Why Does the U.S. Tolerate So Much Risk?

Mar 16, 2019 by

The United States has a higher threshold than other developed nations for allowing corporations to risk the health and safety of consumers.

By The Editorial Board     nytimes


The editorial board represents the opinions of the board, its editor and the publisher. It is separate from the newsroom and the Op-Ed section.

CreditCreditPaige Vickers

The United States increasingly stands apart from European nations in its approach to regulation. Europe is willing to constrain potentially harmful corporate behavior on a precautionary basis, while the United States requires stronger evidence of danger.

The difference was on display this week as the European Union moved more quickly than the United States to ground a popular airplane, the Boeing 737 Max 8, after a pair of fatal crashes.

The European Union Aviation Safety Agency acted Tuesday “as a precautionary measure.”

Britain, which acted separately, and slightly before the Pan-European regulator, offered an even more explicit account of its reasoning, explaining that it was grounding the Boeing planes because authorities did not know the cause of the most recent crash, of an Ethiopian Airlines plane on Sunday.

The Federal Aviation Administration, by contrast, said until Wednesday that the absence of information was the reason it was letting domestic airlines keep the planes in the air.

And on Wednesday, when the F.A.A. joined other nations in grounding the planes, the agency insisted that it was acting because it had obtained new evidence. Daniel Elwell, the agency’s acting administrator, defended the pace of its decision-making, telling NPR on Thursday, “We’re a data-driven organization. … We make safety decisions based on what we know.”

There were no crashes between the two decisions, but the difference remains significant. Both regulators had the same information in hand and, for roughly 24 hours, the F.A.A. decided to subject American airline employees and passengers to a greater degree of risk.

The difference in risk tolerance is only part of the story. The Trump administration has openly discouraged the enforcement of a wide range of existing federal regulations. The Wall Street Journal reported the total value of fines imposed on commercial airlines by the F.A.A. in 2018 was 88 percent lower than the total value of fines in 2016. The White House last year proposed to reduce funding and staffing for the F.A.A.’s Aviation Safety Office.

Also, nations often are more reluctant to crack down on domestic companies. Mr. Elwell has insisted that the F.A.A. made its decisions solely on the basis of safety. But if safety was the only consideration, then any risk would have warranted action. The F.A.A. is necessarily in the business of balancing the economic benefits of aviation against the safety of passengers. And the economic benefits include Boeing’s role as a major employer and exporter.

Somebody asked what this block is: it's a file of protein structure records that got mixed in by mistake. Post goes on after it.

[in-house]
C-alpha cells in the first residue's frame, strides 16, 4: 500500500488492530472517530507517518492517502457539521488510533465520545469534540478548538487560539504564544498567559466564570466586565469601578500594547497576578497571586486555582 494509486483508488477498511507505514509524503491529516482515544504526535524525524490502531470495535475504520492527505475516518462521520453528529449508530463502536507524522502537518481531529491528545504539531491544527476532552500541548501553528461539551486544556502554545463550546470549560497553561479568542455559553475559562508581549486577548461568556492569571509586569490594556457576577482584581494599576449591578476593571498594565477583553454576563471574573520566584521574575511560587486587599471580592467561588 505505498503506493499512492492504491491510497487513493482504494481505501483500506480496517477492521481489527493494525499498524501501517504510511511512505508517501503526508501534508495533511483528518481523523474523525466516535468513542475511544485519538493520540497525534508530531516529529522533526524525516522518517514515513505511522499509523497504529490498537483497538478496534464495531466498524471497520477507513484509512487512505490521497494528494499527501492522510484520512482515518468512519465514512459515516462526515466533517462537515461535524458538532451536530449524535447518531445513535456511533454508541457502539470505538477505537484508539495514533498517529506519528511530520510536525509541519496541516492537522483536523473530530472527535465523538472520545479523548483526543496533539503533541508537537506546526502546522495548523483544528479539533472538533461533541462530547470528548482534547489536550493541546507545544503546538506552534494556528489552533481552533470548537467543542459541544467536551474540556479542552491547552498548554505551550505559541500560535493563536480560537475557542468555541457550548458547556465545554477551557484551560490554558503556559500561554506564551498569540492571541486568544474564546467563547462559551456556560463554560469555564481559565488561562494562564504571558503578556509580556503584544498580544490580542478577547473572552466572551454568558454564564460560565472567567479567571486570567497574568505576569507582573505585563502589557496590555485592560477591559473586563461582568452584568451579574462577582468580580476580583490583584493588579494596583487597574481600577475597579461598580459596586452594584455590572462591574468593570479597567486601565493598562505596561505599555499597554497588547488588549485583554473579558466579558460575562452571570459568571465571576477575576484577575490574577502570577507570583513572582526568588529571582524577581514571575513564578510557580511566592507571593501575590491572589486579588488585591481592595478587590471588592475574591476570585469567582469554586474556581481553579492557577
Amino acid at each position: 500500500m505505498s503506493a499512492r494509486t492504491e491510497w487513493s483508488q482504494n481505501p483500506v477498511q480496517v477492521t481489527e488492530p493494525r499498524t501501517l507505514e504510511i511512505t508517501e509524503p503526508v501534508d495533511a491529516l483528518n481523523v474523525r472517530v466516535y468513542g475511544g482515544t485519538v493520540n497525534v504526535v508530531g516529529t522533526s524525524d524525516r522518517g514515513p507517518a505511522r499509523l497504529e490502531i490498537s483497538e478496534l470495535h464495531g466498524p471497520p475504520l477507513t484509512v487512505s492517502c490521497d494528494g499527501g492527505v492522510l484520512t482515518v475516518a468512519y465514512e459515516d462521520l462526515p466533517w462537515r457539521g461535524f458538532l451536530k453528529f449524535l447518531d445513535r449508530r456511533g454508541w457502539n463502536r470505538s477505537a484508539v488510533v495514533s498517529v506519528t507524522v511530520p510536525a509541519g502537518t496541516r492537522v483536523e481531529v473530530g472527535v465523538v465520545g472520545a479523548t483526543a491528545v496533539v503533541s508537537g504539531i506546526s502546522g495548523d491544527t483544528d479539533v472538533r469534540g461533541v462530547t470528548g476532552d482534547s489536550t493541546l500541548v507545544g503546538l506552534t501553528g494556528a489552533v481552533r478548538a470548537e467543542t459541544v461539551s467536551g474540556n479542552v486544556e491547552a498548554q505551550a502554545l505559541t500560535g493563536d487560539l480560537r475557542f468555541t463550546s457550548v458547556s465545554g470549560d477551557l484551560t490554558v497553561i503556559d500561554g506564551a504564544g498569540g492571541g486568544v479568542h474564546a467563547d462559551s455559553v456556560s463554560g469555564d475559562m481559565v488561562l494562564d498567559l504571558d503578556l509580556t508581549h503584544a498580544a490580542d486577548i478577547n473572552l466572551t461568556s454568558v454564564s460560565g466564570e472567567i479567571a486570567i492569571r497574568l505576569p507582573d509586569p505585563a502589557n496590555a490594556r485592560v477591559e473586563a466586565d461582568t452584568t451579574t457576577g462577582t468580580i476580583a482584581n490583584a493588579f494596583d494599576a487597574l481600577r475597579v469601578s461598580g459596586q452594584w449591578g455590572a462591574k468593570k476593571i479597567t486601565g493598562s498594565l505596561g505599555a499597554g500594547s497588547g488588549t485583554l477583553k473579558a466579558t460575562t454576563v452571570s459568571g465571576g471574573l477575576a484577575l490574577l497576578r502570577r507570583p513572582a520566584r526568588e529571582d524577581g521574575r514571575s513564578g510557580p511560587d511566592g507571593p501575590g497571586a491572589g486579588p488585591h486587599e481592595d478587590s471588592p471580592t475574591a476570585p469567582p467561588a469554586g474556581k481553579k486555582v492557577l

But the calibration of regulation still plays an important role.

The 1992 Maastricht Treaty, which started the project of creating a single set of European regulations, enshrined a “precautionary principle,” meaning that government can impose restrictions even when there is not clear evidence of harm. “Those in public office have a duty not to wait until their worst fears are realized,” Robert Coleman, then the European Commission’s director general for health and consumer protection, said in 2002.

The United States, meanwhile, has moved in the other direction. “As European policymakers have grown more willing to regulate risks on precautionary grounds, increasingly skeptical American policymakers have called for higher levels of scientific certainty before imposing additional regulatory controls on business,” David Vogel, a political scientist at the University of California, Berkeley, wrote in a 2012 book on the divide, “The Politics of Precaution.”

European nations initially lagged behind the United States in protecting the health and safety of their citizens, which created a popular backlash that gained strength after a series of disasters, including the meltdown at the Chernobyl nuclear plant in 1986. The political environment also has been more supportive in Europe. Right-wing parties in Europe generally are neither as skeptical of science nor as devoted to business as the Republican Party in the United States can be.

The consequences are wide-ranging. In 2010, for example, the European Union banned bisphenol-A (BPA), a chemical used in the formulation of hard, clear plastics, from plastic baby bottles. John Dalli, then the European commissioner for health and consumer policy, cited “uncertainty” about the health effects of ingesting BPA by way of explanation.

The United States Food and Drug Administration insisted there was no evidence of danger. It did not remove the chemical from its list of approved substances in baby bottles until after manufacturers of baby bottles, concerned about a consumer backlash, stopped using BPA voluntarily.

Other recent examples of Europe’s more aggressive approach include a ban on the use of pesticides that appeared to be killing bees, prohibitions on the inclusion of some antibiotics in animal feed and restrictions on waste incinerators.

Precautionary regulation imposes real economic costs. In some cases, the more permissive stance of the United States may well be justified. The case of the Boeing 737 Max 8, however, should not have been a close call. Though the risk of another crash was unknown, the F.A.A. should have recognized that the potential for another loss of human life was an unbearable expense. The rapidity of the agency’s reversal — while information about the Ethiopia crash was still quite limited — suggests in this case, at least, that regulators accepted the wisdom of a little more caution.

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